Some ‘anti-fascists’ need to look in the mirror

I have noted before in this place that the people who seem most fascist these days are self-described ‘anti-fascists’. The inaugural weeks of Donald Trump’s Presidency are – whatever else you think of them – doing a fine job in smoking these people out.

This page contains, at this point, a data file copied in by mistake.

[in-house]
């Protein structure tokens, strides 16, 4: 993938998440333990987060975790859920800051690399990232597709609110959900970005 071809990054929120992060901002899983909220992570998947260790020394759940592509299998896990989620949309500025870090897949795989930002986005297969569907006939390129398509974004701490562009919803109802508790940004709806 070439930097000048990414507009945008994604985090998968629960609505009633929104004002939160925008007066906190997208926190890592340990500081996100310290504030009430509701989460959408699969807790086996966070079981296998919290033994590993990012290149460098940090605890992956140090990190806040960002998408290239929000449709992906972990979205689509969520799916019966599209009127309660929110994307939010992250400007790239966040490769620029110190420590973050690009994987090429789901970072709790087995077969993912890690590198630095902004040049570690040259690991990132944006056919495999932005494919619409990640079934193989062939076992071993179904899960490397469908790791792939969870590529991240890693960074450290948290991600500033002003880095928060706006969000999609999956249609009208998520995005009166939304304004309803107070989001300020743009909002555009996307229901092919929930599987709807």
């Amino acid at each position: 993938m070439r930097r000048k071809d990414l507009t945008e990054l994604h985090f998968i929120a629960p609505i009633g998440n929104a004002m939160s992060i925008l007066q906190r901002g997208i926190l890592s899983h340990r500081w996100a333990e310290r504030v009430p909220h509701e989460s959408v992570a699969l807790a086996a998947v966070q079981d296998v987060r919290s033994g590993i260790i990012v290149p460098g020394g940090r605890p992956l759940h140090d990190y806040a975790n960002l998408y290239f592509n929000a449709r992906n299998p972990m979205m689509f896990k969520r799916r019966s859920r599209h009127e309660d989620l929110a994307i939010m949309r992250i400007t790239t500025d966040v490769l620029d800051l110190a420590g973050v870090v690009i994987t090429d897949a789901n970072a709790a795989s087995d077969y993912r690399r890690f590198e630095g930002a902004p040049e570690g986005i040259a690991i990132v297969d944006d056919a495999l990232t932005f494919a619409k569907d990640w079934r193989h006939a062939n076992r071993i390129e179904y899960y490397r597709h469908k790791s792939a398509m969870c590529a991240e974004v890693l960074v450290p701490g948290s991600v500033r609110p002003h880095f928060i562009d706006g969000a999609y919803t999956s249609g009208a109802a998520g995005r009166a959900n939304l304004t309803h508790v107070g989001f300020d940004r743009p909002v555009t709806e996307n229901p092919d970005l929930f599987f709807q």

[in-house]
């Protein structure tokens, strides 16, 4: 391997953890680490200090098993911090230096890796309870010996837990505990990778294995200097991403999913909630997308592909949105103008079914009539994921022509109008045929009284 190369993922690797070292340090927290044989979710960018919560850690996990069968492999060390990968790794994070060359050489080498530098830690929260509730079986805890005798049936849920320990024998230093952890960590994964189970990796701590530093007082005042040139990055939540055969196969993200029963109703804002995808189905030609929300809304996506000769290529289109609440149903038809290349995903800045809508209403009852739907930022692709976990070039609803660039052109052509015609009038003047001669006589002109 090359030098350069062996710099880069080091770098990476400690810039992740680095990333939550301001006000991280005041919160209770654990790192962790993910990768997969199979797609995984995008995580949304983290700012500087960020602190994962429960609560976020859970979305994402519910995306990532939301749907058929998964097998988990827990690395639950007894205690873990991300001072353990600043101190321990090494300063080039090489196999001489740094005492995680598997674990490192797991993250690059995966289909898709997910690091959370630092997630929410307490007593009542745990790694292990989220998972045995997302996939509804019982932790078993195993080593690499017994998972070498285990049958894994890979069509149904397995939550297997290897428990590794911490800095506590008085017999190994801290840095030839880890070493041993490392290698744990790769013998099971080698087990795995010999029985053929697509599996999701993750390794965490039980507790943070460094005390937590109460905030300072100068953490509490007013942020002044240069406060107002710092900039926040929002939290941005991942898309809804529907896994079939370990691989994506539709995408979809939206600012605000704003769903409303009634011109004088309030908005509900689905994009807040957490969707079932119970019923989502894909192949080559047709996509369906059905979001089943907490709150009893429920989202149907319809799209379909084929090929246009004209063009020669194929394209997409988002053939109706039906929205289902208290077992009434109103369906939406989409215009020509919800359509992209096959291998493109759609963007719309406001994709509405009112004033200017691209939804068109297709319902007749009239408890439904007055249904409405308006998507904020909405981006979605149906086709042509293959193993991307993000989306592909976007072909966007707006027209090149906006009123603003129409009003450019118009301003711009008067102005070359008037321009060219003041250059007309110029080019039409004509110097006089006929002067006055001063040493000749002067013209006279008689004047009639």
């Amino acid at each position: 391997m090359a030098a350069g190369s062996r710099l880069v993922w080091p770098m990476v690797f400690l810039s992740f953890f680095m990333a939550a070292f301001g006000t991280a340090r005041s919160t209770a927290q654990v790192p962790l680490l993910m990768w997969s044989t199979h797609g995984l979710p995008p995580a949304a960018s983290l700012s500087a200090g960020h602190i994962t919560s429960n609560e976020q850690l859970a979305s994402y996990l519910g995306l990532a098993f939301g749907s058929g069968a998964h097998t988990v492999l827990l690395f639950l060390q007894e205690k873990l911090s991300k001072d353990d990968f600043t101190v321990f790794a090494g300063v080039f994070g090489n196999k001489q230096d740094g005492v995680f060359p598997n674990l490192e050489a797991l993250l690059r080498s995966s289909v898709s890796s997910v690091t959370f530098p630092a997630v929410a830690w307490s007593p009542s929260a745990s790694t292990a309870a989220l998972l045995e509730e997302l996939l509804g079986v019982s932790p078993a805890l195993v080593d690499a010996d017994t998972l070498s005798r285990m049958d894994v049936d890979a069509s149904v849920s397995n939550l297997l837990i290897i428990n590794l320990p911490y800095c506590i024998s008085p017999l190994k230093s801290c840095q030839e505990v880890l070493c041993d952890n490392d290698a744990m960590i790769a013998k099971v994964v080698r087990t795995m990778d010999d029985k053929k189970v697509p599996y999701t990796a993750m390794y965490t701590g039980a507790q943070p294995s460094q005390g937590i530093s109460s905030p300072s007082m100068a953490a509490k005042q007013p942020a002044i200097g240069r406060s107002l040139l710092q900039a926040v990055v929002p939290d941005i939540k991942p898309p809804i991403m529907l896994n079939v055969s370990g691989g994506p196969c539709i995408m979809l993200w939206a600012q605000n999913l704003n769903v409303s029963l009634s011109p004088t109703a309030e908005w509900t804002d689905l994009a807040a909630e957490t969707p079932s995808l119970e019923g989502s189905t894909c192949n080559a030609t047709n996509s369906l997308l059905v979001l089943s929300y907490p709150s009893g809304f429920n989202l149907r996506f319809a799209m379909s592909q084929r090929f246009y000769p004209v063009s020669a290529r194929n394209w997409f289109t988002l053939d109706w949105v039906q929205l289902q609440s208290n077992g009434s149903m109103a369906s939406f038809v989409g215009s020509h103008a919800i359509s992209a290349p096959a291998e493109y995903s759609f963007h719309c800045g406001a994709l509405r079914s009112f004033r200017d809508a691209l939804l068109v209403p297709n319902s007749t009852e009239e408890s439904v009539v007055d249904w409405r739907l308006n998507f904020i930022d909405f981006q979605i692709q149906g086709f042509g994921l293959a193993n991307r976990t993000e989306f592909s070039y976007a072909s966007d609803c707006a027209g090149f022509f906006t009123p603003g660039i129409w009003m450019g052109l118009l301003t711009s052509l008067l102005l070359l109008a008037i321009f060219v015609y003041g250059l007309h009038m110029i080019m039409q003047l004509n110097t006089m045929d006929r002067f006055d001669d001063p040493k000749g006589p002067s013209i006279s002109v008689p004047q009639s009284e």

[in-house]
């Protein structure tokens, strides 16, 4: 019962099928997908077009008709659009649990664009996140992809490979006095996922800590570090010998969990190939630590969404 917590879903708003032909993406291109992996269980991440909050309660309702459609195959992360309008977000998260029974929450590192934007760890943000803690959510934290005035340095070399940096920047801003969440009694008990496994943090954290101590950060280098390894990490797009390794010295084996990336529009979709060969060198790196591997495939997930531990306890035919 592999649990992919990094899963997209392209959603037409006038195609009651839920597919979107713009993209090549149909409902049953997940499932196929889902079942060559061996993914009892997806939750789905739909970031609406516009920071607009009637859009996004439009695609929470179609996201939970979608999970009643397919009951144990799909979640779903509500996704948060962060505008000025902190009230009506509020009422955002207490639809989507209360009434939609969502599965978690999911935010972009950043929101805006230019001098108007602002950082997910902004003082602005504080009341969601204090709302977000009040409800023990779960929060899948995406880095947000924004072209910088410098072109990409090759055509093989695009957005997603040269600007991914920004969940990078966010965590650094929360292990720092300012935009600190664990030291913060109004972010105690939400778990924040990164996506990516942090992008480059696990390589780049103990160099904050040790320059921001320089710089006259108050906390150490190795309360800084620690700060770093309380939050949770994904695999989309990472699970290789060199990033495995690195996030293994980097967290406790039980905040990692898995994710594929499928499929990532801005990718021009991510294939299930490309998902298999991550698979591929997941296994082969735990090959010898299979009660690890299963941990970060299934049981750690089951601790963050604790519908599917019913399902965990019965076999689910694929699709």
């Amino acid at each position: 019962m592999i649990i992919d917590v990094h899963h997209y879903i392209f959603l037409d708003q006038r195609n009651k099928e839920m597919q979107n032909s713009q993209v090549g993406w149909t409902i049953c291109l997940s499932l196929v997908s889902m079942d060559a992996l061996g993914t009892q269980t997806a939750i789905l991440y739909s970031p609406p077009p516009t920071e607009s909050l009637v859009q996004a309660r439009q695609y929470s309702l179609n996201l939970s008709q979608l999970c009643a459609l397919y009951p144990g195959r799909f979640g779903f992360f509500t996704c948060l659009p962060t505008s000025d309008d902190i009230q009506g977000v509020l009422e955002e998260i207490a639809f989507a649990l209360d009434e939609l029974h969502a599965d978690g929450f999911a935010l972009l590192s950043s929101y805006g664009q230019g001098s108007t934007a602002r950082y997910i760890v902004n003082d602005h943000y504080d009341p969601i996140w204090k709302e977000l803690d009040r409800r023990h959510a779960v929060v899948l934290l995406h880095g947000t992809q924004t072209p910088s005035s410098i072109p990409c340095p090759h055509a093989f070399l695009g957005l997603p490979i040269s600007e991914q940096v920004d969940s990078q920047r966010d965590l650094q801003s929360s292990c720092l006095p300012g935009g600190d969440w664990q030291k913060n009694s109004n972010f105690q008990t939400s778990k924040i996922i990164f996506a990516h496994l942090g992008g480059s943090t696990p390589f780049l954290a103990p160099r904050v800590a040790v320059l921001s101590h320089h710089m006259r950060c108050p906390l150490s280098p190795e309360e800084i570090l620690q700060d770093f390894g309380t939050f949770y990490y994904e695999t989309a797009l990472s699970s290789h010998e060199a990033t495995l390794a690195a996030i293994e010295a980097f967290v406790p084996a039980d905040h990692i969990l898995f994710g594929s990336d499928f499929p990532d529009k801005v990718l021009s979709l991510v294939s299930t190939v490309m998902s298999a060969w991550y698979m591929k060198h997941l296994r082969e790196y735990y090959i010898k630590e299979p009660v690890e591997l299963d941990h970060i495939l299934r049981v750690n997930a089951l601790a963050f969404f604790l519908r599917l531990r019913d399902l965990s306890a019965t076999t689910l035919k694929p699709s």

The principal cause of ‘anti-fascist’ ire today would appear to come from the collective decision that anybody whose opinions do not wholly concur with a narrow set of agreed upon ‘liberal’ views is a ‘fascist’. This is not a wholly new development – Allan Bloom noticed this more than thirty years ago. But it seems that the people then who described everyone who disagreed with them as ‘Nazis’ did not grow up as had been hoped but just moved into positions in the media, politics and academia where they deepened and extended the reach of their worldview. Thus today American campuses finds themselves in a situation in which Milo Yiannopoulos is meant to be a fascist, Christina Hoff Sommers is meant to be a fascist and Gavin McInnes is meant to be a fascist.